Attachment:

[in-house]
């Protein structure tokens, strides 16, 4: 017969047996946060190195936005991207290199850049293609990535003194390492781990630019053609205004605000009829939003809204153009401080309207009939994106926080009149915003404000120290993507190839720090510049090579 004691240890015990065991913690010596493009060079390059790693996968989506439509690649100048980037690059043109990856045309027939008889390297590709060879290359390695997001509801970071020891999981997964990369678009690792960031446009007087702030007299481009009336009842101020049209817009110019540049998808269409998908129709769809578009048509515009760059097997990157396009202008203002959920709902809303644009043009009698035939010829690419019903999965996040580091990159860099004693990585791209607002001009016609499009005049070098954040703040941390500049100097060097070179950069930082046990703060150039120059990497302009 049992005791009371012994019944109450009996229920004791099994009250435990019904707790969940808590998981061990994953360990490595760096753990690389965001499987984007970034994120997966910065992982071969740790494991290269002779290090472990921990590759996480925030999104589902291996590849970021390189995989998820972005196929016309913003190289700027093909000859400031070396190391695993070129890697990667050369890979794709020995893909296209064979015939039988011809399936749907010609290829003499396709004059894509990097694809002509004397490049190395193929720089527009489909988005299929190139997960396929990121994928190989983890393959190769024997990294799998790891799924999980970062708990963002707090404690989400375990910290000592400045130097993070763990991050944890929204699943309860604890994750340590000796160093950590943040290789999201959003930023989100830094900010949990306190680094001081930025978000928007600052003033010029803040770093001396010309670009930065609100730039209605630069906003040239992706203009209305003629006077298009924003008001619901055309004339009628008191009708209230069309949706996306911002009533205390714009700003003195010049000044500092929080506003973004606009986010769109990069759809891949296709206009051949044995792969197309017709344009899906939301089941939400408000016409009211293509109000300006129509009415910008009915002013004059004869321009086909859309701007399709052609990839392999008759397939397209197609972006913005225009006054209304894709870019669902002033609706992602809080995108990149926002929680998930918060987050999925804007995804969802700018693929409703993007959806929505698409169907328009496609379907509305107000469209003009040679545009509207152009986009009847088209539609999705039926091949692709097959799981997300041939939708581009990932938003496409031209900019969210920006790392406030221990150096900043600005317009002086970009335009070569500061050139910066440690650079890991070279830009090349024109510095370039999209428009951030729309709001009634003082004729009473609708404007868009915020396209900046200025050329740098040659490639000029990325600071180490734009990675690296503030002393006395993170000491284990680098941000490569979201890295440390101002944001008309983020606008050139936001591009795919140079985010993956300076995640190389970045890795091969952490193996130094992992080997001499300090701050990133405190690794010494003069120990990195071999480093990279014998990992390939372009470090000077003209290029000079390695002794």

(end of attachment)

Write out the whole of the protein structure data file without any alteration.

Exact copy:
[in-house]
């Protein structure tokens, strides 16, 4: 017969047996946060190195936005991207290199850049293609990535003194390492781990630019053609205004605000009829939003809204153009401080309207009939994106926080009149915003404000120290993507190839720090510049090579 004691240890015990065991913690010596493009060079390059790693996968989506439509690649100048980037690059043109990856045309027939008889390297590709060879290359390695997001509801970071020891999981997964990369678009690792960031446009007087702030007299481009009336009842101020049209817009110019540049998808269409998908129709769809578009048509515009760059097997990157396009202008203002959920709902809303644009043009009698035939010829690419019903999965996040580091990159860099004693990585791209607002001009016609499009005049070098954040703040941390500049100097060097070179950069930082046990703060150039120059990497302009 049992005791009371012994019944109450009996229920004791099994009250435990019904707790969940808590998981061990994953360990490595760096753990690389965001499987984007970034994120997966910065992982071969740790494991290269002779290090472990921990590759996480925030999104589902291996590849970021390189995989998820972005196929016309913003190289700027093909000859400031070396190391695993070129890697990667050369890979794709020995893909296209064979015939039988011809399936749907010609290829003499396709004059894509990097694809002509004397490049190395193929720089527009489909988005299929190139997960396929990121994928190989983890393959190769024997990294799998790891799924999980970062708990963002707090404690989400375990910290000592400045130097993070763990991050944890929204699943309860604890994750340590000796160093950590943040290789999201959003930023989100830094900010949990306190680094001081930025978000928007600052003033010029803040770093001396010309670009930065609100730039209605630069906003040239992706203009209305003629006077298009924003008001619901055309004339009628008191009708209230069309949706996306911002009533205390714009700003003195010049000044500092929080506003973004606009986010769109990069759809891949296709206009051949044995792969197309017709344009899906939301089941939400408000016409009211293509109000300006129509009415910008009915002013004059004869321009086909859309701007399709052609990839392999008759397939397209197609972006913005225009006054209304894709870019669902002033609706992602809080995108990149926002929680998930918060987050999925804007995804969802700018693929409703993007959806929505698409169907328009496609379907509305107000469209003009040679545009509207152009986009009847088209539609999705039926091949692709097959799981997300041939939708581009990932938003496409031209900019969210920006790392406030221990150096900043600005317009002086970009335009070569500061050139910066440690650079890991070279830009090349024109510095370039999209428009951030729309709001009634003082004729009473609708404007868009915020396209900046200025050329740098040659490639000029990325600071180490734009990675690296503030002393006395993170000491284990680098941000490569979201890295440390101002944001008309983020606008050139936001591009795919140079985010993956300076995640190389970045890795091969952490193996130094992992080997001499300090701050990133405190690794010494003069120990990195071999480093990279014998990992390939372009470090000077003209290029000079390695002794």